The server involved in the latest infections had been shut down, it said.

In May, IBM admitted it had inadvertently shipped malware-infected flash drives to some customers.

The computer maker said drives containing its Storwize storage system had been infected with a trojan and urged customers to destroy them.

At the time, it declined to comment on how the malware ended up on the flash drives or how many customers had been affected.

The trojan, part of the Reconyc family, bombards users with pop-ups and slows down computer systems.

It is known to target users in Russia and India.

Carles Puigdemont: The man who wants to break up Spain

Catalonia’s sacked President Carles Puigdemont has spearheaded the region’s peaceful drive for independence from Spain.

In defiance of the law and Spain’s constitution, he has pushed forward in the hope of international recognition.

But his zeal for secession has put him on a collision course with Madrid. It outlawed the independence referendum held in Catalonia on 1 October.

After imposing direct rule, Spanish Prime Minister Mariano Rajoy called a snap Catalan election. But the result on 21 December was bad news for Madrid. The separatists won a slim majority, even though a pro-unity party came top.

  • Madrid’s enforcer for Catalonia

    “It is time for the political recipe, which Rajoy failed at,” Mr Puigdemont said, calling again for negotiations with the Spanish leader. “He has only demonstrated a greater mobilisation of Catalans, greater votes.”

    His popularity cuts across class, coming as he does from comparatively modest origins, outside the Catalan elite which for years dominated the local centre-right alliance, Convergence and Union (now known as the Catalan European Democratic Party).

    “Mr Puigdemont has been absolutely key to bringing Catalonia to where we are now,” says Montse Daban, international chairperson of the Catalan National Assembly, a grassroots pro-independence movement.

    “He’s been an absolute and positive surprise for Catalan citizens, who were already supporting the independence process and saw with dismay that it was facing several burdens.”

    But in the eyes of Spain’s government, the Catalan leader has ruthlessly created a crisis, burning all the bridges in order to make a unilateral declaration of independence.

    “Democracy is not about voting – there are referenda in dictatorships too,” a Madrid government source told the BBC. “Only when you vote with guarantees according to the law is it a democracy.”

    • Reality Check: Would Catalonia be a viable country?

      The images of violence at the polling stations were “150% part of Puigdemont’s plan”, the source said.

      “It’s unfortunate because it was a trap. There’s no doubt it looks bad for the Spanish government.”

      New platform

      Mr Puigdemont talks the language of independence in a way his more cautious predecessor, Artur Mas, did not during the dry-run referendum of 2014, which was also banned by Madrid.

      Speaking to the BBC after the 1 October referendum, Mr Puigdemont said: “I think we’ve won the right to be heard, but what I find harder to understand is this indifference – or absolute lack of interest – in understanding what is happening here. They’ve never wanted to listen to us.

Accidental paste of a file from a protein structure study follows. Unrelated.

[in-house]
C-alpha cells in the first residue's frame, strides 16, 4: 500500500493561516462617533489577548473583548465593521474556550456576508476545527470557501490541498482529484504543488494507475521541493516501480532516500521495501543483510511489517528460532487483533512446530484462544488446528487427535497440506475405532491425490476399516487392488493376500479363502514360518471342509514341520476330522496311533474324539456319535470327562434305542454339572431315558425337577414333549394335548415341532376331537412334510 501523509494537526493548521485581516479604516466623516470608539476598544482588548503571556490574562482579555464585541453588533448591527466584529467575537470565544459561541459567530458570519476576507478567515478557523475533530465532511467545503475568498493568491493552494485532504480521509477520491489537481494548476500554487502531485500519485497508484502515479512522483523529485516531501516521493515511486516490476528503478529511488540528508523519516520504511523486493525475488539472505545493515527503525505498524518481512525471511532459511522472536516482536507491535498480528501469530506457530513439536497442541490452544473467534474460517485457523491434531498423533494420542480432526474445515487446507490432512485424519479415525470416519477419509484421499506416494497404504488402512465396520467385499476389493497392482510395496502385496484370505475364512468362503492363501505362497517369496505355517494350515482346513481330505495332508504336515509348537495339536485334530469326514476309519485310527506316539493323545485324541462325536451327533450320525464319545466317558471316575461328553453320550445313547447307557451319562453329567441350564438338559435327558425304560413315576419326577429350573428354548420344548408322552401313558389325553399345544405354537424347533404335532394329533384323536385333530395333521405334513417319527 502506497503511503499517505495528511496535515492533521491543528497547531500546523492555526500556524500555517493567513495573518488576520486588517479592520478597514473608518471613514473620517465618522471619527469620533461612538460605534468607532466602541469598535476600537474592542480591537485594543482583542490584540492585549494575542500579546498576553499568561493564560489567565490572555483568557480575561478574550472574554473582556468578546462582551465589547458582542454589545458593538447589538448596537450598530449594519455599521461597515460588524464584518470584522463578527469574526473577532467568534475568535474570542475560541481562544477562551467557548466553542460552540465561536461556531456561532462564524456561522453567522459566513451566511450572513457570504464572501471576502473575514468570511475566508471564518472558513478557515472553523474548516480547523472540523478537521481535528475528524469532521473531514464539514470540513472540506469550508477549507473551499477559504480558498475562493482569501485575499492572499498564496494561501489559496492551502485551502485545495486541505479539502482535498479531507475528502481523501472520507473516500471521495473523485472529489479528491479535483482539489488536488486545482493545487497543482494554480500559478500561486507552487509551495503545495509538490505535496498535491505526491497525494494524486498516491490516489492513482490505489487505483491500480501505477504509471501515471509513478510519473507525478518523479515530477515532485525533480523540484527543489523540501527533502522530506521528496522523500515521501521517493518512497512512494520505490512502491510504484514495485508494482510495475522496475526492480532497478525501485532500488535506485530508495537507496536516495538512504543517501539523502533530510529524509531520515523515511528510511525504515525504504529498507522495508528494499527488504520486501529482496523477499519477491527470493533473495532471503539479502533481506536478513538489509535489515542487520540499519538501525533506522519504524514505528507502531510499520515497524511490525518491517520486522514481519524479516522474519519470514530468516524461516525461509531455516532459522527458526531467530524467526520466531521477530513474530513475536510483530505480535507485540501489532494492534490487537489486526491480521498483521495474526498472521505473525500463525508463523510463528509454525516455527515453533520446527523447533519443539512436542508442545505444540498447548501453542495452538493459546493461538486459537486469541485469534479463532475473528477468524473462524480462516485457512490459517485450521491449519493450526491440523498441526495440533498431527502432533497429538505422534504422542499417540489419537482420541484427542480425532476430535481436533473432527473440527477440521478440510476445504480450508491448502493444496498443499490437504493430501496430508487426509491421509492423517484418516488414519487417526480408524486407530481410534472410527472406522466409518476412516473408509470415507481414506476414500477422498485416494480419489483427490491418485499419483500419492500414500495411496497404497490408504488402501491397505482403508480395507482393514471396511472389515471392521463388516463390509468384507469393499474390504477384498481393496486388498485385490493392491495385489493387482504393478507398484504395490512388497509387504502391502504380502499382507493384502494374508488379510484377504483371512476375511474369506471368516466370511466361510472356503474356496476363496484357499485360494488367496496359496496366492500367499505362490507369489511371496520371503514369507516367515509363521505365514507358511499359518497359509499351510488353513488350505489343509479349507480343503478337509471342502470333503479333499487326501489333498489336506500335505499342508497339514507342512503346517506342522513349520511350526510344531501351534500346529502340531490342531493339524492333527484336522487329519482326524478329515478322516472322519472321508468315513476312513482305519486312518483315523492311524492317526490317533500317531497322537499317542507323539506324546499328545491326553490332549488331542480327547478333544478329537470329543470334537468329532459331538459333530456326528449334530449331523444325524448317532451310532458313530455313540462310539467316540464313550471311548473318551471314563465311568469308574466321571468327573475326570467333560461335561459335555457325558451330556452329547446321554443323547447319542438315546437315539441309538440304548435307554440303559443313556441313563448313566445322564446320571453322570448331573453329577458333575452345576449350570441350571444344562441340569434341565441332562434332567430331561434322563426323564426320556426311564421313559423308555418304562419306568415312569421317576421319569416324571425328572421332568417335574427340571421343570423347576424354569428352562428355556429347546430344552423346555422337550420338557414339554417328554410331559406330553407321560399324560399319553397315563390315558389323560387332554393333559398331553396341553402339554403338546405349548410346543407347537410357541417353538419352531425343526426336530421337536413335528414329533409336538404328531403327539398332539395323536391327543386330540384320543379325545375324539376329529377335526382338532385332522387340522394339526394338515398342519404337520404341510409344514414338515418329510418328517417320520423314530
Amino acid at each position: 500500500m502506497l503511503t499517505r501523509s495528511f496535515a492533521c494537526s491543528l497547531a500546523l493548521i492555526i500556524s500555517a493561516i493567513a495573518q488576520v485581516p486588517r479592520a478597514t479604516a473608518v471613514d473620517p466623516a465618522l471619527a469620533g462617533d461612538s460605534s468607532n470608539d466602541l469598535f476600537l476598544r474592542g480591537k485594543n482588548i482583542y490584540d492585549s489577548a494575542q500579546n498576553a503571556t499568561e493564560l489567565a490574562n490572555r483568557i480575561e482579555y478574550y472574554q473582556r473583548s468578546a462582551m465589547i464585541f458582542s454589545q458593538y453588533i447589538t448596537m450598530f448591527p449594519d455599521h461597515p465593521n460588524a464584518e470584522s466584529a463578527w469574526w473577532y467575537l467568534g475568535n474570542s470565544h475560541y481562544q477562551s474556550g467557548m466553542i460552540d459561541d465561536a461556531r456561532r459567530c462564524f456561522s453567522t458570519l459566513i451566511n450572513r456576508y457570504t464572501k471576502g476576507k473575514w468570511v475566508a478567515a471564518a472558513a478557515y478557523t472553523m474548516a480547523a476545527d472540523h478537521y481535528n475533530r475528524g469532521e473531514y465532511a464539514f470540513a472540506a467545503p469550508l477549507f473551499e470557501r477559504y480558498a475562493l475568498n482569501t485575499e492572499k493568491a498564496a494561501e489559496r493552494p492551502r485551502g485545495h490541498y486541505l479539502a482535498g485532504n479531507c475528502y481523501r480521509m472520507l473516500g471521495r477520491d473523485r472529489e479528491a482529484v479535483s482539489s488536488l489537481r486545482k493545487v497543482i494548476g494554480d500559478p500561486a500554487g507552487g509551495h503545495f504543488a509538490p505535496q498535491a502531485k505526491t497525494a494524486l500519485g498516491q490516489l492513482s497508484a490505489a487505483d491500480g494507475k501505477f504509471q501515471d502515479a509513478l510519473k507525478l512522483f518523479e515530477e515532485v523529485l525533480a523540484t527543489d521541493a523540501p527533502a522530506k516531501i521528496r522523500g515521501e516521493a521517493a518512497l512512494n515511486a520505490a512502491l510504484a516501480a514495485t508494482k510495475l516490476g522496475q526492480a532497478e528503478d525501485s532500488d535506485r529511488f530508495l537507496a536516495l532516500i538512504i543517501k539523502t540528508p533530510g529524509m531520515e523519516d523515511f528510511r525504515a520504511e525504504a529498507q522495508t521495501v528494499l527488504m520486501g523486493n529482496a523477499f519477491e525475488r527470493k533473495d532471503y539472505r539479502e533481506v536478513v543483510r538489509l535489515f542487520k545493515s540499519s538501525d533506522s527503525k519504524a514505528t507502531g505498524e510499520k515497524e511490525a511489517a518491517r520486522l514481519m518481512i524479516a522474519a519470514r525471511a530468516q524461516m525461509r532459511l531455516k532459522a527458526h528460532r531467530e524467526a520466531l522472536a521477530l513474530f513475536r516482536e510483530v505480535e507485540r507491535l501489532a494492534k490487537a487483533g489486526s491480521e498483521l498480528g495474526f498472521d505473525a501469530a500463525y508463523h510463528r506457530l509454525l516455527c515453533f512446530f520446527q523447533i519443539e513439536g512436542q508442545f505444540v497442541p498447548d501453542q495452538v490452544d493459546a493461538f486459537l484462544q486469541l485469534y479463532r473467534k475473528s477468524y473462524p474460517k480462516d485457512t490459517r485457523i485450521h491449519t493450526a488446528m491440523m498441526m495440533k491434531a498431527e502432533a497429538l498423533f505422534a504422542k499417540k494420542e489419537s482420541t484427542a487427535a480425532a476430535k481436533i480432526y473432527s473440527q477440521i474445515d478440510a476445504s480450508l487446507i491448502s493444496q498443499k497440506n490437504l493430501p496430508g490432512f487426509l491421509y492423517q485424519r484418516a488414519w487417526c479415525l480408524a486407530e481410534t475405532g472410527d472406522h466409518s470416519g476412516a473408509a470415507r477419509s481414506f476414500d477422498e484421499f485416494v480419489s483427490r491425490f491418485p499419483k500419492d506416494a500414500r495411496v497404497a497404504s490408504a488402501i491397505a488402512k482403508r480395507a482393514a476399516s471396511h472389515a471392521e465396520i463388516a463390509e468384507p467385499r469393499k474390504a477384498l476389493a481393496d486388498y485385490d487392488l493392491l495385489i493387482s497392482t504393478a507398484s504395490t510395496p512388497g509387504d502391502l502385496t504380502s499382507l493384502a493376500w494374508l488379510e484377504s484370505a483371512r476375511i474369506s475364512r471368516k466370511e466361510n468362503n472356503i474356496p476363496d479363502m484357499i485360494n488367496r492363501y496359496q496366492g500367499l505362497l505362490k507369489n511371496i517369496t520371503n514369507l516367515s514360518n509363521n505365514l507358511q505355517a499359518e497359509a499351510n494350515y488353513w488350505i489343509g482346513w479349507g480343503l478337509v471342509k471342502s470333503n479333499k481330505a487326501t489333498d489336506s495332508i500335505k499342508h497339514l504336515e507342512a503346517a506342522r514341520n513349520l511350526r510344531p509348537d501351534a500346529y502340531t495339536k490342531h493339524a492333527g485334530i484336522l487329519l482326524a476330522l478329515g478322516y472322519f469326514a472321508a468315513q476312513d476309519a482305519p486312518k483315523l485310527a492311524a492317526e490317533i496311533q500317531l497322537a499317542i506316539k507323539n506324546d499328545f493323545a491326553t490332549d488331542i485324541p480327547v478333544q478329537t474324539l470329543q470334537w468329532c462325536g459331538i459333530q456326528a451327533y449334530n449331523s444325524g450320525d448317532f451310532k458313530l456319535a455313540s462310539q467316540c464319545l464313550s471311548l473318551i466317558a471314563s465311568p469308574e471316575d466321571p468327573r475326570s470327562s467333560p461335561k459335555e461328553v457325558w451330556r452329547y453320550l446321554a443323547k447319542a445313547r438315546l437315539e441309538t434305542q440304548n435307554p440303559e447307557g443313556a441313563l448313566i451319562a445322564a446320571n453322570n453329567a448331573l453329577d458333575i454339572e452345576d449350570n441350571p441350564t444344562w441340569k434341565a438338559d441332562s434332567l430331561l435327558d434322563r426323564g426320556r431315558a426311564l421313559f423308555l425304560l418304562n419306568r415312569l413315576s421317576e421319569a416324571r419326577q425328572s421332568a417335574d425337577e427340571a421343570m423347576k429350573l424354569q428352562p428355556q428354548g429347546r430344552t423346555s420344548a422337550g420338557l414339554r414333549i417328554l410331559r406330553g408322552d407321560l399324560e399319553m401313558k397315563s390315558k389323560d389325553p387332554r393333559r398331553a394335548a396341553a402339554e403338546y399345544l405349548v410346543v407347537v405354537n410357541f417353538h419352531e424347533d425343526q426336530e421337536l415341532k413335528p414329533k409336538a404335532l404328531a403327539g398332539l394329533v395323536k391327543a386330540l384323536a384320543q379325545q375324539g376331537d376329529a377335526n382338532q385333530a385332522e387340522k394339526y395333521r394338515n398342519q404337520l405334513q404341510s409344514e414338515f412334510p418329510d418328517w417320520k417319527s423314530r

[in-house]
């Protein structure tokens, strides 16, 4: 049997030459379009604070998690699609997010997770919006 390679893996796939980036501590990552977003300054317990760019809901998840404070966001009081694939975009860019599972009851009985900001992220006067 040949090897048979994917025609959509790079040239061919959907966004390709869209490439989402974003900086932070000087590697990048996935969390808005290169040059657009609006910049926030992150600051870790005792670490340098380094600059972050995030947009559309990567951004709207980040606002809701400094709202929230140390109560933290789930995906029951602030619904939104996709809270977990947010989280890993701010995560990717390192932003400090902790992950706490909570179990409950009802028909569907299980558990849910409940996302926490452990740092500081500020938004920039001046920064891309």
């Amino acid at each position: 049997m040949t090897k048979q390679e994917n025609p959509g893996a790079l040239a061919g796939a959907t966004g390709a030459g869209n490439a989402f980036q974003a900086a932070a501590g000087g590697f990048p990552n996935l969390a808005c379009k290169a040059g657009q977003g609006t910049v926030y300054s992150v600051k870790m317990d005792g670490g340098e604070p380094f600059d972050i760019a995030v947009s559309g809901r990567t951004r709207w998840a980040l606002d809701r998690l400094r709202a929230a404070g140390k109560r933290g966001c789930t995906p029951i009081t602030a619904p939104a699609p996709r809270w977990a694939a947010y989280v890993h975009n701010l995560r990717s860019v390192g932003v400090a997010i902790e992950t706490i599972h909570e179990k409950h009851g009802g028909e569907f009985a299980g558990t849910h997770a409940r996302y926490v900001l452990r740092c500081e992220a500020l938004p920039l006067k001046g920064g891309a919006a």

“How can we explain to the world that Europe is a paradise of democracy if we hit old women and people who’ve done nothing wrong? This is not acceptable. We haven’t seen such a disproportionate and brutal use of force since the death of the dictator Franco.”

      He calls for mediation – something the Spanish government says is unacceptable.

      A Madrid source dismissed the idea, telling the BBC it would be “mediation between the Spanish government and part of the Spanish state”.

      From Brussels, Mr Puigdemont has watched as his Catalan allies back home have been placed in Spanish custody to face trial.

      He has been mocked by some for not going to Madrid along with them and placing himself in the hands of Spanish justice.

      One cartoon apparently being circulated on the Whatsapp messaging app shows him, with his distinctive mop of hair and glasses, hiding out in a box of Belgian chocolates.

      Skip Twitter post by @p_hansens

      Unsigned cartoon circulating on whatsApp : Where is #Puigdemont ? #Brussels #Catalonia pic.twitter.com/bzHE1eP0Bv

      — Pascal Hansens (@p_hansens) November 3, 2017

      Report

      End of Twitter post by @p_hansens

      But he has only followed the path taken by earlier Catalan leaders like Josep Tarradellas and Lluís Companys, seeking refuge abroad from a hostile Spanish state.

      Mr Puigdemont told Belgian TV he was not hiding from “real justice” but from the “clearly politicised” Spanish legal system.

      While European arrest warrants against him and his four colleagues were later withdrawn by a Spanish judge, he still faces possible charges of rebellion and sedition if he returns.

      Just by being in Brussels, the man from Girona is keeping the cause he holds so dear, Catalan independence, squarely on the doorstep of the European Union.